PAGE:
All my grandparents emigrated from what was then known as Russia in the early 1900’s. None of them wanted to come to the United States. Forced to flee from pogroms, anti-Semitism, discrimination, the Tsar’s army, (which meant 25 years of conscription for Jews) and political tyranny, they came to a country that did not welcome them. My grandfathers were not vocationally prepared to earn a living. My grandmothers’ talents could not overcome the obstacles of gender, language, prejudice, education, opportunity, and financial instability.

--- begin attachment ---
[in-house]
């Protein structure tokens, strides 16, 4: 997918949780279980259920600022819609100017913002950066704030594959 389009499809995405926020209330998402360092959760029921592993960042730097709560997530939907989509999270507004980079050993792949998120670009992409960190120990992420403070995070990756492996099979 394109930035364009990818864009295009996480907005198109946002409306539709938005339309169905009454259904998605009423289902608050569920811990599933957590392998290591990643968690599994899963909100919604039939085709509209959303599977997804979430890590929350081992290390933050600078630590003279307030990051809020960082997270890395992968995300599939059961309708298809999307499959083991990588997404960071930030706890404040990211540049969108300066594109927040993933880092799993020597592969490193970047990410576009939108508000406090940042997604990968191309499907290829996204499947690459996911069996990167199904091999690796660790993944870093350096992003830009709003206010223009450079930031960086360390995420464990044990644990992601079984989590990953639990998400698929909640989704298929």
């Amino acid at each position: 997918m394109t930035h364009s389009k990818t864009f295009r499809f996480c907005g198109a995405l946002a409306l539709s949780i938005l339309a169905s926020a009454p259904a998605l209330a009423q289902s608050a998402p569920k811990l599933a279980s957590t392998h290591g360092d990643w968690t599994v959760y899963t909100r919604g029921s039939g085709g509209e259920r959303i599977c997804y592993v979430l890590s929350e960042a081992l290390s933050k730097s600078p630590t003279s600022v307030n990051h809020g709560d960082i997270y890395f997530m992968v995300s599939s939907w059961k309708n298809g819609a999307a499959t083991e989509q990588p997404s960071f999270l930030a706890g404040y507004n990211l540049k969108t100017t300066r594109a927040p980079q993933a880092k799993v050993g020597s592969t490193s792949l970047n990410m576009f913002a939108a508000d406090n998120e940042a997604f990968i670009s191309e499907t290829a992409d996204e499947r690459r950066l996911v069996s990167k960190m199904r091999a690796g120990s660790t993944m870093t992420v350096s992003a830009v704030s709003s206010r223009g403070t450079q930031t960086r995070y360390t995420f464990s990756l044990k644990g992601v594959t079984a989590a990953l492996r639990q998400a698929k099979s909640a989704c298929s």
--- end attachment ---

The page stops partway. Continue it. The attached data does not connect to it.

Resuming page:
After writing my memoir, Breaking the Silence, published in 2020 by Terra Nova Press, I thought about the traumas my grandparents experienced and the difficulties of my life with my parents. I wondered what, if anything, had been passed on, intergenerationally, to me. As I wrote what I knew about my grandparents and parents, I discovered patterns that hadn’t been obvious before.
What do you know about your ancestors? How do you know what you know? Did you think to ask them about their lives while they were still living? Do their lives matter to you? What, if any, influence does their experience have on you?
Life tales from a woman different living in The City Different.